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Dr. Leviticus Blue's Incredible Bone-Shaking Drill Engine was designed to mine through the Alaskan ice to reach the gold discovered before the days of the Civil War. Unfortunately, the first test run went south when his machine destroyed many blocks of downtown Seattle and released a deadly underground gas. This blight gas, as it would come to be called, would kill those who had been exposed to it for too long, and for some unknown reason those dead may also return as zombie-like creatures. Now, sixteen years later, a wall has been built around the still toxic city center sealing off the blight gas and the hungry, undead rotters. Just beyond the wall lives Blue, Leviticus's widow, with her son, Ezekiel, just managing to scrape by. Then, one day Ezekiel takes it into his head to rewrite history and prove that both his father and his grandfather weren't the men everyone thinks they were, even though he never met either of them. That means going into the walled city to get the proof he needs, but along the way he'll face the undead, criminal overlords, armed refugees, and airship pirates. It's up to Briar to get her son back safely before he dies at the hands of one of the aforementioned groups, or the filters in his gas mask go bad.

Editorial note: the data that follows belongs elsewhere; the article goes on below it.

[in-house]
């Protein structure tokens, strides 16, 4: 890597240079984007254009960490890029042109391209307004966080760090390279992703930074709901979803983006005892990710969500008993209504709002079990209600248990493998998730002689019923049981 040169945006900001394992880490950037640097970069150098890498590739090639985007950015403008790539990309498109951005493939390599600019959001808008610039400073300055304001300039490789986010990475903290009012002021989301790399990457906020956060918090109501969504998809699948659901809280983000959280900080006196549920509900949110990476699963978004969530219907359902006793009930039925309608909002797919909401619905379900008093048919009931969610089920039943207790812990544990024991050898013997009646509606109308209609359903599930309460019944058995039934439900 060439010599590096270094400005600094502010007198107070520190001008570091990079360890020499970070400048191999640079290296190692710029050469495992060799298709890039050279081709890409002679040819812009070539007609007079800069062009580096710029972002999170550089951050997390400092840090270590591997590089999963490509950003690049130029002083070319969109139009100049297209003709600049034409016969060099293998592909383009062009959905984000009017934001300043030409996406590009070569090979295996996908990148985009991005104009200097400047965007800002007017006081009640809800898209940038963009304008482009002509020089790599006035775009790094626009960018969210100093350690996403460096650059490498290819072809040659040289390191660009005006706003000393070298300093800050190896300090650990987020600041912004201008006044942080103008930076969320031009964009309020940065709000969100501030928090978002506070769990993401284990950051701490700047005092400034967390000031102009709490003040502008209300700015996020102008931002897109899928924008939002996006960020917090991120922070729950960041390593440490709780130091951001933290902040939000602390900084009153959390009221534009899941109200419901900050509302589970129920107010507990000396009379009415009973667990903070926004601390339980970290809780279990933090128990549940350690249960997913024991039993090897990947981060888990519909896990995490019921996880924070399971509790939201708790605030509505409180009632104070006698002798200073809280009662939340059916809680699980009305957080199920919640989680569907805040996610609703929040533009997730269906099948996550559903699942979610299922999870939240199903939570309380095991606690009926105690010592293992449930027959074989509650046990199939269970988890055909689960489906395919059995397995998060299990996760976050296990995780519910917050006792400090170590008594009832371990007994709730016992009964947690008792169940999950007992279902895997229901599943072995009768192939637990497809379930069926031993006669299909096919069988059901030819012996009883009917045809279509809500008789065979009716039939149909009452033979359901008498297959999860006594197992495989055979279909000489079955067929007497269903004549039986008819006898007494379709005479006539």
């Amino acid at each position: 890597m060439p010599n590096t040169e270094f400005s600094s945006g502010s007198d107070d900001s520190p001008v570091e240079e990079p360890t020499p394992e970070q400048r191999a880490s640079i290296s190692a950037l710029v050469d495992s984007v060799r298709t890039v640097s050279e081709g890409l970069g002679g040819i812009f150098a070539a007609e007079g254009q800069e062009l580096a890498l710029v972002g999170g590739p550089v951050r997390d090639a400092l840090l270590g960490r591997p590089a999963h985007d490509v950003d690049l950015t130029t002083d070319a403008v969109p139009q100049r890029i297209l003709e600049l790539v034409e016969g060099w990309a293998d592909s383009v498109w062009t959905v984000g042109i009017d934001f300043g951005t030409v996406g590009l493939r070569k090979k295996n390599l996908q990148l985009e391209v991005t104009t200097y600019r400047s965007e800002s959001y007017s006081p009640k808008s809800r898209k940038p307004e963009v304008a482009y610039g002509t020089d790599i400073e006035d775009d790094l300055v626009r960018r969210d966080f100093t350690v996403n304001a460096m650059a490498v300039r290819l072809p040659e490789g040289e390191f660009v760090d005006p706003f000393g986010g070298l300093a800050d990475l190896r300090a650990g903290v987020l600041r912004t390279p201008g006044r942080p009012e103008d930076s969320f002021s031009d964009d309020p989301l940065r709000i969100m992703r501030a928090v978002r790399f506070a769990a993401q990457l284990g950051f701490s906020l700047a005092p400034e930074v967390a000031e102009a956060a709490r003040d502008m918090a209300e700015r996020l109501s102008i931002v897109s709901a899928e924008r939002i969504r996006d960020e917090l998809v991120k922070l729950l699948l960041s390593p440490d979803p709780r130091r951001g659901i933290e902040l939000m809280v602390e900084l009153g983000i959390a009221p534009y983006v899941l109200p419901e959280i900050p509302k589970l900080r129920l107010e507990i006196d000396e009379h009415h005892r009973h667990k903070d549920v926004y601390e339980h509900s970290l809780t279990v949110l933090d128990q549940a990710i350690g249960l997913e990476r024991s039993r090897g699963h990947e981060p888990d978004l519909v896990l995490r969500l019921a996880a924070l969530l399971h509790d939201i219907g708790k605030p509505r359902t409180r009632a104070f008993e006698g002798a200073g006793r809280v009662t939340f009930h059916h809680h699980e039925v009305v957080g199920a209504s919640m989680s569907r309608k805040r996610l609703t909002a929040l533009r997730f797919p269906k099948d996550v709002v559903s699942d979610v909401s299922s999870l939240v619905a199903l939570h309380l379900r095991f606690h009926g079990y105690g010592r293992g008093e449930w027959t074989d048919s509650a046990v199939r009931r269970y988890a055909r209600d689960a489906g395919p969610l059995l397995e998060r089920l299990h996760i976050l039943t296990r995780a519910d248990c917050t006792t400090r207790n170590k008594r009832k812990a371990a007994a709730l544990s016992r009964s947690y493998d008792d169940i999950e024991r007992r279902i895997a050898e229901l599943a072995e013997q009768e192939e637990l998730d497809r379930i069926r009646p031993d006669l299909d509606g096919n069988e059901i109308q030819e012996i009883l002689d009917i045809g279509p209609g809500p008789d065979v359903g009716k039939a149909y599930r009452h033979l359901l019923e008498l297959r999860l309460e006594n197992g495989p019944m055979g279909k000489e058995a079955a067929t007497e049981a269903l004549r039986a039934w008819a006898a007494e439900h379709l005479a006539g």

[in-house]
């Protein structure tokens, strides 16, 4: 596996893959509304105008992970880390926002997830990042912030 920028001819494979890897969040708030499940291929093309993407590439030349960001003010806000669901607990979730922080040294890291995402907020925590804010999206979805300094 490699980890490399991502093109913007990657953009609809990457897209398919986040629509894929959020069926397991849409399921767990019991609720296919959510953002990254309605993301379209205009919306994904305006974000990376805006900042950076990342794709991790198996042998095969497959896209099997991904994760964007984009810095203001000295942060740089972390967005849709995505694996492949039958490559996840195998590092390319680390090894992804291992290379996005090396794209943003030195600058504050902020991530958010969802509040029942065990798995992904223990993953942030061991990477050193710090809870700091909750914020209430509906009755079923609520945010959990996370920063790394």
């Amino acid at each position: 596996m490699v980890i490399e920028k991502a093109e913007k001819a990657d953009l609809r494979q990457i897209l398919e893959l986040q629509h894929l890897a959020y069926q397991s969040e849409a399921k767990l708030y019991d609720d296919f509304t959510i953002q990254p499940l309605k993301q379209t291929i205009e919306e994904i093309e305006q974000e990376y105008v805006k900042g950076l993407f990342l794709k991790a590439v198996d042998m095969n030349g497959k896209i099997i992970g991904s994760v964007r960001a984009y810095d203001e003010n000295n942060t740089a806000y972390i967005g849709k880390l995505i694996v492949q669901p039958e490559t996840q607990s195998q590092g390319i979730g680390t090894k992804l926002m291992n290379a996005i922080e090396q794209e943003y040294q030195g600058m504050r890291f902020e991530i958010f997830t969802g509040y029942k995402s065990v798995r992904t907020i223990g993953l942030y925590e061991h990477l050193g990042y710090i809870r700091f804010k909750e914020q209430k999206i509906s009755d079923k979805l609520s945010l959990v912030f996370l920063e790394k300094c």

I really like the idea of a steampunk novel set in an alternate version of Seattle during an extended Civil War with zombies, airships, and strong mechanical arms. However, in my opinion, the execution of the concept could have been better. The audio book I listened to was excellently produced and the two voices (one of which belongs to Wil Wheaton) made it easier to keep track of the multiple characters featured in the story. Unfortunately, the two leading characters were difficult for me to relate to with Briar coming off as much too distant and Ezekiel as just plain irritating and dumb throughout. Seriously, I was kind of hoping a rotter would stumble around a corner and take him out at every turn. I actually preferred some of the secondary characters, such as Swakhammer, Lucy, and Fang. Another minor issue for me is the pacing, which for the most part moved along at a decent pace, but overall the last third of the story goes at near break neck pace where the first two-thirds is practically leisurely in comparison. Admittedly, I also wanted to see a little more of the Boneshaker, too.
Overall, if you're a fan of gritty steampunk Westerns like Revenge and the Wild by Michelle Modesto or zombies, chances are you'll enjoy Boneshaker by Cherie Priest. I'm looking forward to continuing Priest's The Clockwork Century series with Dreadnought and seeing more of the wider world that we were introduced to in this novel.
I listened to this audiobook from April 22 - May 7, 2016 and my review is also on Goodreads.